Weightlifting’s snatch lift (squat, split, or power styles) requires a good deal of proper technique. Many athletes try to simply tear the weight off the floor and swing it overhead with raw strength. That’s OK, it might even pass in competition, but this is NOT the way to lift maximum weights.
SportsEdTV has set up a simple, easy-to-follow lesson plan to help you learn to snatch. Our lesson sequence focuses on learning to power snatch, the easiest style to master. After some months of training, you can slowly work in the squat or split style.
Study snatch technique details before attempting a snatch.
In order to optimize performance, it’s important to learn good technique early (before too many bad habits are formed), easily (with light weights), and consistently. After the solid technique has been mastered a lifter can then begin to lift bigger weights.
As a first step toward learning to squat snatch be sure you can safely perform the overhead squat exercise.
If the overhead squat is difficult, do not attempt a squat style snatch. Focus instead on learning either a split snatch
or stay with a power snatch style.
After several training sessions where you become comfortable in the overhead squat, next take time to practice dropping a dowel or PVC from the bottom position. Everyone eventually loses a snatch, either because of balance or a misdirected barbell. Learn safely how to drop a lightweight before progressing.
The best way to learn to snatch is with a top-down methodology. Start by learning the most explosive “2nd Pull” first, then the more complicated “Transition,” and finally, the “”1st Pull.”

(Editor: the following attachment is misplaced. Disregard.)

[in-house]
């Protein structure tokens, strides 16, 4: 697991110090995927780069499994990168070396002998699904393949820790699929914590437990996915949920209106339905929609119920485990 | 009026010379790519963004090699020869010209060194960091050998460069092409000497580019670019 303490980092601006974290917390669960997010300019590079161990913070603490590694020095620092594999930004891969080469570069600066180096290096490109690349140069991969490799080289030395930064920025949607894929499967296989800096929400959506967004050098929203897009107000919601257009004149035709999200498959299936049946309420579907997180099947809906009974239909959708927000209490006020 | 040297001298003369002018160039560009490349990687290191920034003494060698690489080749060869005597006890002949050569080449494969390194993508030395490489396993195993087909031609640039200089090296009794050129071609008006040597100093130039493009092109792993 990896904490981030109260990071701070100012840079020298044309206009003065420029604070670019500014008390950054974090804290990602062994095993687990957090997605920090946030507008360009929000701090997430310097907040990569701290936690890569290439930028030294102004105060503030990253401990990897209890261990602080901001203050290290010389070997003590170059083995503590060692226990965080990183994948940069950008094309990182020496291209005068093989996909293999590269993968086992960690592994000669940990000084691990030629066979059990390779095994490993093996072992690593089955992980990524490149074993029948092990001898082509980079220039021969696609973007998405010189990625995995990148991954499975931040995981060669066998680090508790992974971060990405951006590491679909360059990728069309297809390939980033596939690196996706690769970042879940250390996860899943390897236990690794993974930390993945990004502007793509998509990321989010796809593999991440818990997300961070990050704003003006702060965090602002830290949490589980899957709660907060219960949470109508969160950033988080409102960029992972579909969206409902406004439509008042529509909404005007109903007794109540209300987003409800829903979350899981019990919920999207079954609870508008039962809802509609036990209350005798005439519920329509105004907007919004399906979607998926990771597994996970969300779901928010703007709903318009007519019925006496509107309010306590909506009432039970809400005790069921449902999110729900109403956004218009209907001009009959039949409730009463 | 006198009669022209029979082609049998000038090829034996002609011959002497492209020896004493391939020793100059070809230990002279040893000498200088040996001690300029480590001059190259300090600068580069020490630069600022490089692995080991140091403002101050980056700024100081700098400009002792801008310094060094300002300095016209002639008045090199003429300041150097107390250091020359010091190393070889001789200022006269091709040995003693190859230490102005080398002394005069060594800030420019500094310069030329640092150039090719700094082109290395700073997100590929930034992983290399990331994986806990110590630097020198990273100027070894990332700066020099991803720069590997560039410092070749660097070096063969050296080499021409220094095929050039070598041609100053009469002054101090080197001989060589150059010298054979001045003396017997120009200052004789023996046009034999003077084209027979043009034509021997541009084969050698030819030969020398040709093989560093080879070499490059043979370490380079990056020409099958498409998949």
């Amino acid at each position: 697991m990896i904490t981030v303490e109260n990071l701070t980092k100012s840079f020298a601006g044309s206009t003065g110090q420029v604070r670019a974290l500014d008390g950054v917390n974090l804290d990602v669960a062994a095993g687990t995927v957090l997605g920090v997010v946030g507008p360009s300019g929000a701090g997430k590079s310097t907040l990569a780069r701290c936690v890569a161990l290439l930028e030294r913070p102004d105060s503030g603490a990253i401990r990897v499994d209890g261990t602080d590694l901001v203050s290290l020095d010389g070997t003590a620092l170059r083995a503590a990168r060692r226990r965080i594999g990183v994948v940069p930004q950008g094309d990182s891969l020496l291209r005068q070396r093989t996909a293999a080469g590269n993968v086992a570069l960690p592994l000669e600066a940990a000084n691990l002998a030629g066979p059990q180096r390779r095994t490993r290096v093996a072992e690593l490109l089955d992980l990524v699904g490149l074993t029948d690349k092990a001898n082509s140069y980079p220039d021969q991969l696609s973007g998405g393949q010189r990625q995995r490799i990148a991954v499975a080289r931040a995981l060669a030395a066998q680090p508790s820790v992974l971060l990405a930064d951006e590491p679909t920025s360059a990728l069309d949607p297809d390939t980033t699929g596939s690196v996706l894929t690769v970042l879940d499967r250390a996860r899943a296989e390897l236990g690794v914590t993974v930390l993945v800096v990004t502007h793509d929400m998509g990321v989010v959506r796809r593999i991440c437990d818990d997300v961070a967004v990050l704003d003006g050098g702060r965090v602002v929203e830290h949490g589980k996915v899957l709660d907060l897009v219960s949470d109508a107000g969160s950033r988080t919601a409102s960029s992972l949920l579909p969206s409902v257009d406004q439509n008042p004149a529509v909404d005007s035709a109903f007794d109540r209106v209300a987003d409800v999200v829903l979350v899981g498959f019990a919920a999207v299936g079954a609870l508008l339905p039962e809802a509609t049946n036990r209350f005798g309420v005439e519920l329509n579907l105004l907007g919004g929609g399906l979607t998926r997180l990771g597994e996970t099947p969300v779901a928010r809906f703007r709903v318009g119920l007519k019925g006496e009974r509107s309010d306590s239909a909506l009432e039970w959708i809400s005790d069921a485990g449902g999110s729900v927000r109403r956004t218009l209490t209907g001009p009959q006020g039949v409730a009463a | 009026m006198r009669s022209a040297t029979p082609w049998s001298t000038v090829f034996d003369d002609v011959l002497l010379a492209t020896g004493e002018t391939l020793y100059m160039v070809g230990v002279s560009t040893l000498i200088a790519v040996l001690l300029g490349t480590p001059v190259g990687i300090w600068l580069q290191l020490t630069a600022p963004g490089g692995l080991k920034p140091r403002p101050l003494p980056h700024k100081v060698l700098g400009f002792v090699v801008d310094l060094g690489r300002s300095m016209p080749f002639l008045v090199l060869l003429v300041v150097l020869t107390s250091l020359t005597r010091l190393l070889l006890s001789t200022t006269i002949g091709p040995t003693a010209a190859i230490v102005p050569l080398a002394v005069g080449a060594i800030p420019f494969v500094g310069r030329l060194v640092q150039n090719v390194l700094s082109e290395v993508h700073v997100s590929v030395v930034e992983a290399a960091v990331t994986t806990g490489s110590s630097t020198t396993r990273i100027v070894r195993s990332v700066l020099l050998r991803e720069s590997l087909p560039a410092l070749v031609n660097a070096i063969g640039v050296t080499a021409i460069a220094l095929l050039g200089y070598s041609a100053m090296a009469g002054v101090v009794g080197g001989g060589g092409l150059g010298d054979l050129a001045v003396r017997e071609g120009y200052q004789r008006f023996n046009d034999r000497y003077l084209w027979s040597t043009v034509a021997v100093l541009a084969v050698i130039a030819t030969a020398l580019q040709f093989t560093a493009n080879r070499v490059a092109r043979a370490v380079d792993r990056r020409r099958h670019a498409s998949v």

Ready? Let’s get started!
If your gym facility has what is called pulling, or lifting blocks, we suggest you start like this:
If you do not have access to blocks, learn to snatch by lifting “from the hang.”
After you can consistently maintain a balanced, triple extended position you’re ready to move to a full power snatch from this high block or hang position. With blocks, start in exactly the same position as the previous lesson:
Without blocks, you again take up the same position. Focus on pushing the bar overhead with your lower body.
You are encouraged to take several weeks learning to power snatch from the high blocks. As you become familiar with the positions and are more consistent it is time to tackle the Transition phase. This is probably the most difficult stage to learn, so don’t rush things.
If you have blocks, lower them so the bar is now just below your kneecaps. Pay attention to the changes in body position needed in order to return to your previously learned high block position.
If you’re not using blocks here’s the same exercise from the low hang:
As the snatch pull from the low blocks or low hang becomes consistent, move now to a full power snatch from this same position.
Without blocks, it looks like this:
After several more weeks (or months) practicing the power snatch from a position around the knees you are ready to lift from the platform. It’s a good idea to practice setting up and lifting only to the knees (hold for 2 seconds), and return. This is the 1st pull, not shown in the videos, but well worth practicing a few times. Again, look at changes in body positions when lifting from the platform.
Start slowly, don’t try to lift too quickly at first. Eventually, you will perform the snatch (from lift-off to lockout) in less than 1 second. But, if you try to go too fast from the platform you may miss some of the key positions you have already mastered in the top-down method we have used. (You’ll see here 2 different clips featuring 2 lifters performing the power snatch.
There you have it, well done. Take your time, learn each stage consistently, and you will be ready to train and compete in the challenging, but exciting snatch lift!